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      Bill C-51 and the “National Security” Argument
      Is Trudeau Really Any Different Than Harper?

      By Thomas Davies

      You have to be making some particularly extreme civil liberties violations when even the Conservative Party thinks you're going too far. That's just what's happening with the Liberal government's proposed National Security parliamentary oversight committee. Promoted as a way to make sure the police, secret police and government agencies don't abuse the massive new powers and secrecy they were handed under the so-called “Anti-Terrorism” law Bill C-51, the committee is a dead duck that nobody besides the Liberals can stomach.

      Extraordinarily, the committee will be appointed by the Prime Minister, and all of the information it sends and receives must be approved by his office first. The Liberals have even rejected amendments that would have given it routine powers to subpoena witnesses and information, stay on top of ongoing police investigations, and to make it more difficult for ministers to refuse to turn over information.

      All of this left even Conservative public safety critic Tony Celement to grumble, "If you're going to go through the trouble of creating the committee, you should allow it to do its job properly."

      A Pattern Emerges

      Why is this so significant? Because a key Liberal election promise was to resolve the “problematic elements” of Bill C-51 – which gave the police, secret police and government agencies incredible new powers of surveillance, “disruption” and detention. It also uses language related to “support” for terrorism which is so vague legal experts say it could be used to target basically anybody.

      The Liberals have been in power for a year and half, and have changed nothing of Bill C-51. The most concrete thing they've done is create this toothless committee.

      As the BC Civil Liberties Association recently reiterated, “No committee and no oversight bodies (however constituted) can make amends for, or provide meaningful accountability in the face of, dangerous and recklessly overbroad powers granted to agencies working within national security.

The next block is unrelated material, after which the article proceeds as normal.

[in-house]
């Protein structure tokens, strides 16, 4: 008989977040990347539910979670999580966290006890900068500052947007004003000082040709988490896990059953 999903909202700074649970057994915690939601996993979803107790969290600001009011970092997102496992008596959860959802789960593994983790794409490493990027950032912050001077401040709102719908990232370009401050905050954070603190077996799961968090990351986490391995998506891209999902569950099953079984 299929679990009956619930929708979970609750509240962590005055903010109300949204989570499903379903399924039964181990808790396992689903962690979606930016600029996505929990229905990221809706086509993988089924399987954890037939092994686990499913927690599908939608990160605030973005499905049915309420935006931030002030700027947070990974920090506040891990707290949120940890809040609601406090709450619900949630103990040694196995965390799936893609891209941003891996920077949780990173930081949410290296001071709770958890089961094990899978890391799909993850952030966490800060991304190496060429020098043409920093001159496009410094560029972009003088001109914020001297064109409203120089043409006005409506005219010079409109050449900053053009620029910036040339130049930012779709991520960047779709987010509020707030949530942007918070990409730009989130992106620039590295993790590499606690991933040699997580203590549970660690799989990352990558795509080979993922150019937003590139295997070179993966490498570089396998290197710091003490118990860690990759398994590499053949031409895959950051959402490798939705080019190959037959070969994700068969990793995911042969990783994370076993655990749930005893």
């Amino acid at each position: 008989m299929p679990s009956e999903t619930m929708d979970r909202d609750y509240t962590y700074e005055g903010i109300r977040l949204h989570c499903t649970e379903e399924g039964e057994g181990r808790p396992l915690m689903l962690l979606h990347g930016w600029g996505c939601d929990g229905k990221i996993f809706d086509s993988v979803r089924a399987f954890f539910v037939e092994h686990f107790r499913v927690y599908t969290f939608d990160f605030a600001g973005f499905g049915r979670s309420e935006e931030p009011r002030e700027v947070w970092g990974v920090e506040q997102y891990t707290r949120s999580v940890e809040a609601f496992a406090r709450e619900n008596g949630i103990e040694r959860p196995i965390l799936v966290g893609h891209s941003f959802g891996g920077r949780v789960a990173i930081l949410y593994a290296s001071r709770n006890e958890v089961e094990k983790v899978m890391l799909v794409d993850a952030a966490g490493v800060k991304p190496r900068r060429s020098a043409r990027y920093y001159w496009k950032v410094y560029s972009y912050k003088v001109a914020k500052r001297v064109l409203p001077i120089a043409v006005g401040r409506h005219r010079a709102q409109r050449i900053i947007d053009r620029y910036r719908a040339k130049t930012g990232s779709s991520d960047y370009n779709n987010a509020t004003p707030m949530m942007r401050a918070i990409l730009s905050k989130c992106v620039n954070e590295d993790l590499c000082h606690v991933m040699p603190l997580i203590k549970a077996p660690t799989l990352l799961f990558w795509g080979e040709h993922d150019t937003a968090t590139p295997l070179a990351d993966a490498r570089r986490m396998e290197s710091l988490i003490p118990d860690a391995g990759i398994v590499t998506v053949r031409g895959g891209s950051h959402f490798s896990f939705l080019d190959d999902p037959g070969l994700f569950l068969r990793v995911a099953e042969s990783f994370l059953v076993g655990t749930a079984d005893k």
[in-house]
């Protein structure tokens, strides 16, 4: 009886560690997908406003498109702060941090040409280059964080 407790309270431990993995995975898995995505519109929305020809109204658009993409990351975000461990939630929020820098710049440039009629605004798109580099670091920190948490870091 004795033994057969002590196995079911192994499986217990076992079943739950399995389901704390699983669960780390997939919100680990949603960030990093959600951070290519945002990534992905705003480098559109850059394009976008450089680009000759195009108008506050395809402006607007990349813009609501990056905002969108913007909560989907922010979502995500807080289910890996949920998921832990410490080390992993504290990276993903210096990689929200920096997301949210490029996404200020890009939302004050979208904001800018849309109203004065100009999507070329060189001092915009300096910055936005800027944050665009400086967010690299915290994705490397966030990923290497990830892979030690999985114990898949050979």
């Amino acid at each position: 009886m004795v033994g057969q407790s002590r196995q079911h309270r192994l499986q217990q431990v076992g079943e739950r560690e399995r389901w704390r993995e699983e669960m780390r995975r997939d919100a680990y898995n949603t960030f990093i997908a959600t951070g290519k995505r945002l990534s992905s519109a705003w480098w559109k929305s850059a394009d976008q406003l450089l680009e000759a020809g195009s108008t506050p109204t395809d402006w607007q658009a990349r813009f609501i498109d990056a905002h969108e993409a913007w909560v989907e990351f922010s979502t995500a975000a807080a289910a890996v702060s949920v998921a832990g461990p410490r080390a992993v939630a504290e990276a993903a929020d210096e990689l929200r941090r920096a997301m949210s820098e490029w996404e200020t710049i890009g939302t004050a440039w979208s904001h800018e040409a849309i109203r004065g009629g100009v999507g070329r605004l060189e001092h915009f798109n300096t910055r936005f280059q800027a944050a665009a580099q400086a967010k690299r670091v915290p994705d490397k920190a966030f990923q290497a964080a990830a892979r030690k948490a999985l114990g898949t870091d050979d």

The measures enacted as part of Bill C-51, which were never justified, present an even more serious danger to the rights and security of Canadians in light of the now-anticipated reshaping of US national security policy.”

      The icing on the cake was the Liberals refusal to make even basic changes to give the committee a semblance of being able to do its job, and then cutting debate. For a government that ran on an election slogan of “Real Change Now” - it definitely looks like we are getting more of the same Harper-era style government, and in some cases arguably worse. Priorities

      Public Safety Minister Ralph Goodale recently said he is “hopeful” he will submit legislation regarding changes to Bill C-51 during the spring but, "I just don't know yet — whether we'll be able to get it all done at once. Or whether it will take maybe two or three pieces of legislation to get it done."

      So everything is following the familiar pattern of big positive sounding announcements that are actually meaningless when you take a closer look at language like “hopeful” and “I just don't know yet...”

      In contrast, they have wasted no time introducing legislation allowing US border guards on Canadian soil increased power to detain and search people. In an incredible doublespeak, Trudeau defended this by saying, "Canadian laws are in place, so there is extra protection when Canadians go through American customs in Canada.”